Traumatic Resilience

Christel B. D’Agostino, MSW, LCSW-R, CtH

 

War trauma and PTSD may be masked, behind numbness, hidden in the subconscious, camouflaged as resilience in the brave minds of our veterans. Yet, if left untreated, it may settle in the physical body and manifest itself as disease.

 

The Universities of  Zurich and Leipzig conducted surveys of 2,400 German men and women of all age groups. According to the result it was estimated that roughly 1.8 million Germans had been affected by serious war trauma (WWII).

In particular, the 60-to-95 year old age group [war and post war survivors] had three times as often PTSD than the younger people.

 

Panic attacks, lasting a few minutes, would be triggered by sirens of by-passing fire-trucks  which to these elderly was the signal for impending aerial bomb attacks. Others had flashbacks of losing loved ones.

 

Another survey studied the post traumatic effects of 27 German women, raped by soldiers at the end of World War II. 30% still had partial PTSD, while 19% suffered from full PTSD.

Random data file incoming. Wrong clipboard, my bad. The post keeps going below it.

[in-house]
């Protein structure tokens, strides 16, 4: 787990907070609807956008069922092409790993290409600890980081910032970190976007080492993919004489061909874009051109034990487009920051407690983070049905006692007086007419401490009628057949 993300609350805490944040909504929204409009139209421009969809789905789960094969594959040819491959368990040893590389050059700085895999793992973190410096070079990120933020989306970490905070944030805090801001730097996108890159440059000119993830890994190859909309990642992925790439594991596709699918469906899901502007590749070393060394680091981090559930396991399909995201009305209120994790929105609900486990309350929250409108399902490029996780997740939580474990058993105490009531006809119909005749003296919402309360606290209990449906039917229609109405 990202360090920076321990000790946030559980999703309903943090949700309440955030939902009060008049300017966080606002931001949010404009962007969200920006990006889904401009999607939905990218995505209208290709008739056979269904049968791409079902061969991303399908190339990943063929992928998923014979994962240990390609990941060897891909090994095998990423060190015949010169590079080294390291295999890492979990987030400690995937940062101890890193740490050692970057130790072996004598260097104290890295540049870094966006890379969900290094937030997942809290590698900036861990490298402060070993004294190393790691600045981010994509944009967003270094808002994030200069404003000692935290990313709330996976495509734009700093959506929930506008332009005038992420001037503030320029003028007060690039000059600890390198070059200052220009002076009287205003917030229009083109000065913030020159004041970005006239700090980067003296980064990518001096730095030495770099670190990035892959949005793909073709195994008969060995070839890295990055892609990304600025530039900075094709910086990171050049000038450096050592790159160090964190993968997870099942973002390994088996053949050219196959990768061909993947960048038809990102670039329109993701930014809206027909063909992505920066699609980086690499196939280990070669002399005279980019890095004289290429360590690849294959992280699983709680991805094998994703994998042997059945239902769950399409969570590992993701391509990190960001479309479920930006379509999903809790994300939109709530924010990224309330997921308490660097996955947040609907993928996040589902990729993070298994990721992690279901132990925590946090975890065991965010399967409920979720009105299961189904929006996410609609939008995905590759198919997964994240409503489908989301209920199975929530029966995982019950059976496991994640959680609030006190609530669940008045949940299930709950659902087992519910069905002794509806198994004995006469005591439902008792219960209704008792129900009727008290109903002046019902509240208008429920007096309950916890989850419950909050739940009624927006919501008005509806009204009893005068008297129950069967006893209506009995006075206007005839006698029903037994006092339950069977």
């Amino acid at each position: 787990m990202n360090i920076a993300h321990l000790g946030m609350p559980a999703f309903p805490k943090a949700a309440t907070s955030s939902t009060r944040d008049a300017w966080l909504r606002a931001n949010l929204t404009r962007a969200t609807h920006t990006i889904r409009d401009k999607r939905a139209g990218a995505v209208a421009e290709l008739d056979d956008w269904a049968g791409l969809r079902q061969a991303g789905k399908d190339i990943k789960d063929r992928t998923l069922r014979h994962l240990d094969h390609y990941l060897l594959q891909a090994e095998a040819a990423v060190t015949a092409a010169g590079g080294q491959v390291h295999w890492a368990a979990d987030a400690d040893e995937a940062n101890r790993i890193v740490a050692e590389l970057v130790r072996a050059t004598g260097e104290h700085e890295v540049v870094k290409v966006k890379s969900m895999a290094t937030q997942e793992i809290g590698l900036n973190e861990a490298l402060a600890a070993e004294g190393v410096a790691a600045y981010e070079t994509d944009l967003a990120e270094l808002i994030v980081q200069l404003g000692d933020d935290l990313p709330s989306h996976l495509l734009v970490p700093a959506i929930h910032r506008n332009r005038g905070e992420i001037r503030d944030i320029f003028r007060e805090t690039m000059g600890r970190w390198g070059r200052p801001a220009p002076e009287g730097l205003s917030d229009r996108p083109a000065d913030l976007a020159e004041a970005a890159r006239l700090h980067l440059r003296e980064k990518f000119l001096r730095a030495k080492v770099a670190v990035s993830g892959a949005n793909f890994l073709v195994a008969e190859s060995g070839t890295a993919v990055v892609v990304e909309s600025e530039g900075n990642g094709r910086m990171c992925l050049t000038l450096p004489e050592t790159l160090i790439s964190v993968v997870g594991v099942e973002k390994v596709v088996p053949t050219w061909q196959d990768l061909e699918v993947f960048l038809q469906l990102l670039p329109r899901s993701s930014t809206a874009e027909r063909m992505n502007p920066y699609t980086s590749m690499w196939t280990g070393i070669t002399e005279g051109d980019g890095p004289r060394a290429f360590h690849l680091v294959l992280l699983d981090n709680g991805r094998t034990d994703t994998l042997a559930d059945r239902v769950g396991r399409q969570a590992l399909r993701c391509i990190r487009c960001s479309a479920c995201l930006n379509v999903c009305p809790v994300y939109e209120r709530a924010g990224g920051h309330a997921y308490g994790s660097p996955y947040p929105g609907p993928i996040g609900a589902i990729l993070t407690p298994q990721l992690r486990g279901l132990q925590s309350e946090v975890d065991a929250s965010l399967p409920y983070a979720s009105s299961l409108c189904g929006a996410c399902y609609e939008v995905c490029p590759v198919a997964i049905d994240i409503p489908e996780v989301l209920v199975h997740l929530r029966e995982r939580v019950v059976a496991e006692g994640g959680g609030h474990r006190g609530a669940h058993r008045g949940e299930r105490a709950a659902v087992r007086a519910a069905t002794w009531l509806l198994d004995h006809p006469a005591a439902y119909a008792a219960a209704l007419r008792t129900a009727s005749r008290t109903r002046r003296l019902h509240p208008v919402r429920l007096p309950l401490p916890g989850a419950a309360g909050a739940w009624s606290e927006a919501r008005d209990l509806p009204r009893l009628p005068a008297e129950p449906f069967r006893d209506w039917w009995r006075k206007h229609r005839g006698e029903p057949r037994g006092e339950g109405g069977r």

Research of an elderly group of holocaust survivors in Israel showed that what was previously thought to be loneliness was actually PTSD.

 

A survey of 123 Holocaust survivors conducted by the University of Toronto found that 58 individuals still suffered from PTSD symptoms, i.e. nightmares, insomnia, extreme suspicion of others, avoidance of situations that might trigger past traumas.

 

In the above study researchers had concluded that either the survivors had  avoided psychotherapy since they did not want to relive trauma or that doctors did not want to solicit painful events.

 

This important research emphasizes the psychological challenges of trauma survivors. Reliable data may not have been available to trace physical illness back to war trauma.

 

The research of the University of California provides invaluable conclusions about war trauma and PTSD. Researchers had access to 15,000 Union Soldiers’ Civil War files transcribed electronically from the original records of the National Archives which confirmed the hypothesis that resilience in the short-term may result in physicial illness years later.

 

It is hoped that future studies will be based on interdisciplinary approaches to gain deeper insight into the intricate interplay between mind, body and our vibrational system.

 

During and after a traumatic event resilience is necessary for survival. Any emotional remnants of trauma, hidden in the subconscious, might foster PTSD and interfere with future self-expression. A healthy heart, mind and soul can easily be attained through the Universal Vibrational Therapy TM.

 


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